value={user}
              onChange={(e) => setUser(e.target.value)} // Getting the inputs
            />{" "}
            <br />
            <label htmlFor="name">Email: </label>
            <input
              type="email"
              id="name"
              value={email}
              onChange={(e) => setEmail(e.target.value)} // Getting the inputs
            />
            <br />
            <input type="submit" onClick={handlesubmit} /> // Handling Submit
          </form>
        </div>
      );
    }
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Once you are done with adding the code above and hitting save, head on to localhost:3000 to try out the form.

Token Authentication using JWT

According to the documentation, JSON Web Token (JWT) is an open standard (RFC 7519) that defines a compact and self-contained way for securely transmitting information between parties as a JSON object. JWT generates a unique token that can authenticate and authorize a user.

Adding JWT to the Application

  1. Open up your terminal in the next-chat folder and install the JSON Web Token dependency.
    npm i jsonwebtoken
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The output is shown below.
A Sample Screenshot

  1. Add the following code to the handsubmit function in the index.js file.
     const handlesubmit = (e) => {
        e.preventDefault();
        const id = Math.trunc(Math.random() * 1000000); //Generating a random number and taking the first 10 numbers.
        let account = { // Creating the payload
        id
        };
        const SECRET = "this is a secret"; //JWT secret
        const token = jwt.sign(account, SECRET);// Creates the Token
        console.log(token);
      };
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For security purposes, the SECRET variable for JWT should be a random set of strings and should be stored in an environmental variable.

Setting up Strapi

Strapi is an open-source headless CMS that gives developers the freedom to choose their favorite tools and frameworks and allows editors to manage and distribute their content using their application's admin panel. Now that you’ve generated the token using JWT, it’s time to store the username, email, and token using my favorite CMS, Strapi.

  1. Ensure that your Strapi server is up and running.
    cd chatapp
    npm run develop
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A Sample Screenshot

  1. Navigate to localhost:1337/admin and log in with your Strapi admin credentials.
    A Sample Screenshot

  2. After a successful login, click on Content-Type Builder on the side-nav bar and click on Create new collection type.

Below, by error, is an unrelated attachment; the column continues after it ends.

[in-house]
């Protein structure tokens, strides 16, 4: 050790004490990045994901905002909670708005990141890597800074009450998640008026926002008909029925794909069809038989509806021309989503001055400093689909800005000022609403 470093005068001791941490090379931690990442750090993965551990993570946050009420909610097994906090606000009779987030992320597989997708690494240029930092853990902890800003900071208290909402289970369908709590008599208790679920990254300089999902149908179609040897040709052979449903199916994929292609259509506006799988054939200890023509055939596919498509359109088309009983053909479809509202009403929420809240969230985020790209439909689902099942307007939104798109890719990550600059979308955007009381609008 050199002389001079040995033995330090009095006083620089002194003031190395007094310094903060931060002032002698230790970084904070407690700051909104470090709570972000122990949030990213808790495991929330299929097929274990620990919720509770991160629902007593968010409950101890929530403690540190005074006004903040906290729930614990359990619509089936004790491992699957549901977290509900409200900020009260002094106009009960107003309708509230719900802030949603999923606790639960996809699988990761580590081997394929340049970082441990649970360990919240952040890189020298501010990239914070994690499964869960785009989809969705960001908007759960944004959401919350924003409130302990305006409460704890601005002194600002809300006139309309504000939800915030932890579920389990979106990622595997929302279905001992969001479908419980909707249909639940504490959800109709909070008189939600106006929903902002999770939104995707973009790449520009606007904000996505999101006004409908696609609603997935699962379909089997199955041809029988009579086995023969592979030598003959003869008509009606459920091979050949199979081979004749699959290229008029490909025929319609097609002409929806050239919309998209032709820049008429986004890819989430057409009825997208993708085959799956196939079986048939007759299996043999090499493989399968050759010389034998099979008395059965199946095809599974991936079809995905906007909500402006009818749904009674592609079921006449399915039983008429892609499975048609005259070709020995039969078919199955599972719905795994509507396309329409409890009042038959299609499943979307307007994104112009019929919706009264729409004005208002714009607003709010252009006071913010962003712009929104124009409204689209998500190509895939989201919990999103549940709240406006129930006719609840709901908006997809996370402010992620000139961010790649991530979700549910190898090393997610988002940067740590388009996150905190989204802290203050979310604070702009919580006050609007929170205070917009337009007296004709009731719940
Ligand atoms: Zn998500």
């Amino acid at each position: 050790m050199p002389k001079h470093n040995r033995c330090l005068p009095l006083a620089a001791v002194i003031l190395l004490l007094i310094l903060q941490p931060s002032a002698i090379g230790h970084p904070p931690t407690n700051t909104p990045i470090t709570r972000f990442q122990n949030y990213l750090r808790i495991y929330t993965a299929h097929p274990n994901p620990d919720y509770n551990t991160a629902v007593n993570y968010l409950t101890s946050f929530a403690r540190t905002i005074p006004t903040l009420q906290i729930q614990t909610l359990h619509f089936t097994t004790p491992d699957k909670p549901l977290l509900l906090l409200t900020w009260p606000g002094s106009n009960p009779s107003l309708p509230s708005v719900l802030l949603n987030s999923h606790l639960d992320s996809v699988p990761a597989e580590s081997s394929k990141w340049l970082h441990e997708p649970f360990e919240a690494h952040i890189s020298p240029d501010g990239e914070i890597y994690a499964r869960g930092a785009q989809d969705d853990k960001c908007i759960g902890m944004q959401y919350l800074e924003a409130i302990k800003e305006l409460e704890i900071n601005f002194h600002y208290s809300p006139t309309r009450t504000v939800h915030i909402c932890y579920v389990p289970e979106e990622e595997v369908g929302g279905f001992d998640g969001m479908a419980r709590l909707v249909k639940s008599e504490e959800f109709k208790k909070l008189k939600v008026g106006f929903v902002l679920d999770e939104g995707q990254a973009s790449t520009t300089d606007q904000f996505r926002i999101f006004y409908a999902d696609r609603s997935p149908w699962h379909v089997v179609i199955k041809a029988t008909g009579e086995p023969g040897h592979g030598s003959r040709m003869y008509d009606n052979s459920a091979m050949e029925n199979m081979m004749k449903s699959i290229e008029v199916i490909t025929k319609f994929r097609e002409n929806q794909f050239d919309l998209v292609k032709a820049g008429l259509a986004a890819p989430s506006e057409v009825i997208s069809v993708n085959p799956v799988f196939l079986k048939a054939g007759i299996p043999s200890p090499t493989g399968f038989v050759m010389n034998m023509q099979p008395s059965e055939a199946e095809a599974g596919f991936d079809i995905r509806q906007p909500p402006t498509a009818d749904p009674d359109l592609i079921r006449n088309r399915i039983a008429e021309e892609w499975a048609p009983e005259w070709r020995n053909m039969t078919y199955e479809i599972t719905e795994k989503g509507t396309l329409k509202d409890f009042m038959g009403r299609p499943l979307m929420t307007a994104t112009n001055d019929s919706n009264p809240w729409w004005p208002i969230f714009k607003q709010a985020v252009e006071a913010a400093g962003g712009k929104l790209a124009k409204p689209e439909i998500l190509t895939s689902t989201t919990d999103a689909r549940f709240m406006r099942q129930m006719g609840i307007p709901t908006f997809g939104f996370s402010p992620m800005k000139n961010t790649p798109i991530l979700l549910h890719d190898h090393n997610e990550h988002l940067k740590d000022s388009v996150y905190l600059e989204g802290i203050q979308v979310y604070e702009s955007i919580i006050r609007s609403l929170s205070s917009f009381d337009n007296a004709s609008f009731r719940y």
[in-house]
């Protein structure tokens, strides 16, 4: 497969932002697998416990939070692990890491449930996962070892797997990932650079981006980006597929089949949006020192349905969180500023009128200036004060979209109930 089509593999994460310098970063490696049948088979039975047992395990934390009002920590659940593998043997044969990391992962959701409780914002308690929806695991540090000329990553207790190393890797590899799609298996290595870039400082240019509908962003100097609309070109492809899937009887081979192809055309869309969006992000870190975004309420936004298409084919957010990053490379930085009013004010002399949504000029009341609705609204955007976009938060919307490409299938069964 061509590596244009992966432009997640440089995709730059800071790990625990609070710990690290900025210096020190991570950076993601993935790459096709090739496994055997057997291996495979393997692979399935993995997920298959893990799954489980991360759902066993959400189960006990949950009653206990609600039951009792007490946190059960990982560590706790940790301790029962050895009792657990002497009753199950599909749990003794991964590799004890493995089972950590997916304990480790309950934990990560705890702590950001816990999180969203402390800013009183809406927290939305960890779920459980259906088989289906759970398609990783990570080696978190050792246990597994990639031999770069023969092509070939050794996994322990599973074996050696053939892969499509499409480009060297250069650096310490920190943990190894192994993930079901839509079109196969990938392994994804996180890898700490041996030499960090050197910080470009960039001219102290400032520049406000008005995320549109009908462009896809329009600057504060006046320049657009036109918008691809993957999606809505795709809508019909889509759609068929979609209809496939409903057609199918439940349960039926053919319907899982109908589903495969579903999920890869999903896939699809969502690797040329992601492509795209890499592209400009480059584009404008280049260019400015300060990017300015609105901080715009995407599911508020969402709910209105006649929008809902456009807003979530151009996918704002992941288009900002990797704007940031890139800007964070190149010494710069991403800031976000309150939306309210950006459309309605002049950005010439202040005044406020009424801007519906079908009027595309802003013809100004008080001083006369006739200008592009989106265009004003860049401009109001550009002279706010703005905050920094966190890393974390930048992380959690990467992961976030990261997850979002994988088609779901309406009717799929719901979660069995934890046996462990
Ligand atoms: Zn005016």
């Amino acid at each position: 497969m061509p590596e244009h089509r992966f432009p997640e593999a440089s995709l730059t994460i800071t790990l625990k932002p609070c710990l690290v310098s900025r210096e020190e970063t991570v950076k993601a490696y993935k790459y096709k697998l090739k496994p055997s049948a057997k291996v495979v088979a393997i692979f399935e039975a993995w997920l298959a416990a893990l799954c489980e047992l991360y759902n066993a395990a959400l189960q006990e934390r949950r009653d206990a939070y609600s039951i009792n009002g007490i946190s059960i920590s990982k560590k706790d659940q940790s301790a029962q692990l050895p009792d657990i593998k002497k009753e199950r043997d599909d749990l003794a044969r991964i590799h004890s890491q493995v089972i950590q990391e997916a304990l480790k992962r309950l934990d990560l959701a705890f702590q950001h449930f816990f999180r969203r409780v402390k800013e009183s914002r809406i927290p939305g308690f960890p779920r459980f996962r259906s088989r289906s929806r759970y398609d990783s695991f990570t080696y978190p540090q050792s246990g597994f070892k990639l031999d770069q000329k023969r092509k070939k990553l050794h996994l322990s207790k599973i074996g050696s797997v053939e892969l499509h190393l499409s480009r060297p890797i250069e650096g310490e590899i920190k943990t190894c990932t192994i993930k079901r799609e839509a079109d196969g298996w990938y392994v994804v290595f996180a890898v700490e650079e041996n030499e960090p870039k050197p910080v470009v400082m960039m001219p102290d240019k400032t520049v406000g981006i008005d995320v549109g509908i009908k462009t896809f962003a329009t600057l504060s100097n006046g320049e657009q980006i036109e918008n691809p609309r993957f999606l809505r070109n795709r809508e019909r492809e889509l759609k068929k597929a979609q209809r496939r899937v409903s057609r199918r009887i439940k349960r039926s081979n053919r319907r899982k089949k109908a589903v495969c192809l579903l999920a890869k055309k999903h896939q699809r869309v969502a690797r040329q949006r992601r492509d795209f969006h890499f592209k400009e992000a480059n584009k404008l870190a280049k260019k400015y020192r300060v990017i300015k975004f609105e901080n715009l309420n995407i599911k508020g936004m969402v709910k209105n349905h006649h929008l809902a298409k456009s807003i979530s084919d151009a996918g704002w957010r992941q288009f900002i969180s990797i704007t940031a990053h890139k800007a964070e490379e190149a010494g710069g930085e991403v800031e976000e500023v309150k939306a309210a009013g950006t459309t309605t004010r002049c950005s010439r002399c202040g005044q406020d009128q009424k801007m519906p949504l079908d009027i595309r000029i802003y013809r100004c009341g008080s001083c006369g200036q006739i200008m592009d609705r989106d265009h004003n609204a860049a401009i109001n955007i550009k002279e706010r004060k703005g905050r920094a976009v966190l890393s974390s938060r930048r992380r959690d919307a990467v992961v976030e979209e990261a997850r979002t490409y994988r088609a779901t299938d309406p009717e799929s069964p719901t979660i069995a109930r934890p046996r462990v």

A Sample Screenshot

  3. Give it a name of your choice, but in this tutorial, the name of the collection type is Account.
    A Sample Screenshot

  4. After naming the collection type, hit continue, choose Text, and name it username.
    A Sample Screenshot

  5. Click on Add another field to configure the field for email and token. Choose the Email field for Email and Text field for Token, then hit finish. The output is shown below
    A Sample Screenshot

  6. Click on Save at the top-right of the screen and let Strapi restart the server.
    A Sample Screenshot

Permissions in Strapi

To increase security, Strapi blocks all CRUD requests to a newly-created collection type by default. The user’s credential needs to be sent to the Account collection type, so this feature will not be needed in this application.

  1. To allow requests, click on Settings on the side-nav bar and click on Roles under USERS & PERMISSIONS PLUGIN.

  2. Scroll down to Accounts, click on the drop-down, Select all and hit Save at the top-right of the screen.

Storing the User’s Credentials

Now that you’ve learned how to edit the permission of a collection type, it’s time you learn how to store the user’s details in that collection type using Strapi.

  1. Make sure your NextJS application is running.
    cd next-chat
    npm run dev
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A Sample Screenshot

  1. The next step is to make a post request to http://localhost:1337/api/accounts, passing the credentials of the user as a parameter.

Open your index.js file in the pages folder and add the following code to the handlesubmit function.

    const handlesubmit = (e) => {
        e.preventDefault();
        let message = "Testing, Testing..... It works🙂";
        const id = Math.trunc(Math.random() * 1000000); //Generating a random number and taking the first 10 numbers.
        let data = {
          email, // User's email
          message,
        };
        let account = {
         id
        };
        const SECRET = "this is a secret";
        const token = jwt.sign(account, SECRET);
        let strapiData = { // Parameters for Strapi
          data: {
            id,
            username: user,
            email,
            token,
          },
        };
        fetch("http://localhost:1337/api/accounts", {
          method: "POST",
          headers: {
            "Content-type": "application/json",
          },
          body: JSON.stringify(strapiData), // Adding the parameters to the body.
        }).then(async (res) => {
          console.log(await res.json()); // Outputs the result
        });

       // The Rest of the code
      };
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  1. Load up localhost:3000 in your favorite browser to test the request.
    A Sample Screenshot

  2. Fill in the Username and the Email then hit submit. Open up your in-browser console to confirm that it was successfully added.
    A Sample Screenshot

  3. Click on Content Manager in your Strapi’s admin panel to check if it was added to Strapi.